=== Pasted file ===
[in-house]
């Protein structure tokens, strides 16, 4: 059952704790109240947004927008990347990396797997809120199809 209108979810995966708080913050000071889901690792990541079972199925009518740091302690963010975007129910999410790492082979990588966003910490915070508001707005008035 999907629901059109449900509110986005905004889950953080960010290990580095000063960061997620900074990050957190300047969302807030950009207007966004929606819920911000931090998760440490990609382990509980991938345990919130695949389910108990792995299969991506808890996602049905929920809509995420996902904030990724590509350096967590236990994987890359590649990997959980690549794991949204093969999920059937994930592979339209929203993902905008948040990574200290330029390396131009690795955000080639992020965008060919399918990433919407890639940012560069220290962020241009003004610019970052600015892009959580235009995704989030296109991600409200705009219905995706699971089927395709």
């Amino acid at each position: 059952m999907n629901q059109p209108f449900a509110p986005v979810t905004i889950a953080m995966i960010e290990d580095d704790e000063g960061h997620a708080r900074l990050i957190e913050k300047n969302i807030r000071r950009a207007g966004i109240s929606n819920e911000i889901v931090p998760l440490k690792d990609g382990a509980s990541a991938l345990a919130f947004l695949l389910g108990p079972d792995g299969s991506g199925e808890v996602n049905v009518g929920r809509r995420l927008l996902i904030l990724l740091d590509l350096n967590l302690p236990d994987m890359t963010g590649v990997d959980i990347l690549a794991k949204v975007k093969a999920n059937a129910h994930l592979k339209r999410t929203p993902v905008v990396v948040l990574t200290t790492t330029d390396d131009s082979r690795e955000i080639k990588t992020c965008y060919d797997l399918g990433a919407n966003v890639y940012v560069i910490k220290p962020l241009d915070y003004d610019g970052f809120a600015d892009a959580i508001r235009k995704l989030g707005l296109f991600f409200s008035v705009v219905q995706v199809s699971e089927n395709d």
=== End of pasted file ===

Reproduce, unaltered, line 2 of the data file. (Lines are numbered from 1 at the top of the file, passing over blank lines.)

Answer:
């Protein structure tokens, strides 16, 4: 059952704790109240947004927008990347990396797997809120199809 209108979810995966708080913050000071889901690792990541079972199925009518740091302690963010975007129910999410790492082979990588966003910490915070508001707005008035 999907629901059109449900509110986005905004889950953080960010290990580095000063960061997620900074990050957190300047969302807030950009207007966004929606819920911000931090998760440490990609382990509980991938345990919130695949389910108990792995299969991506808890996602049905929920809509995420996902904030990724590509350096967590236990994987890359590649990997959980690549794991949204093969999920059937994930592979339209929203993902905008948040990574200290330029390396131009690795955000080639992020965008060919399918990433919407890639940012560069220290962020241009003004610019970052600015892009959580235009995704989030296109991600409200705009219905995706699971089927395709």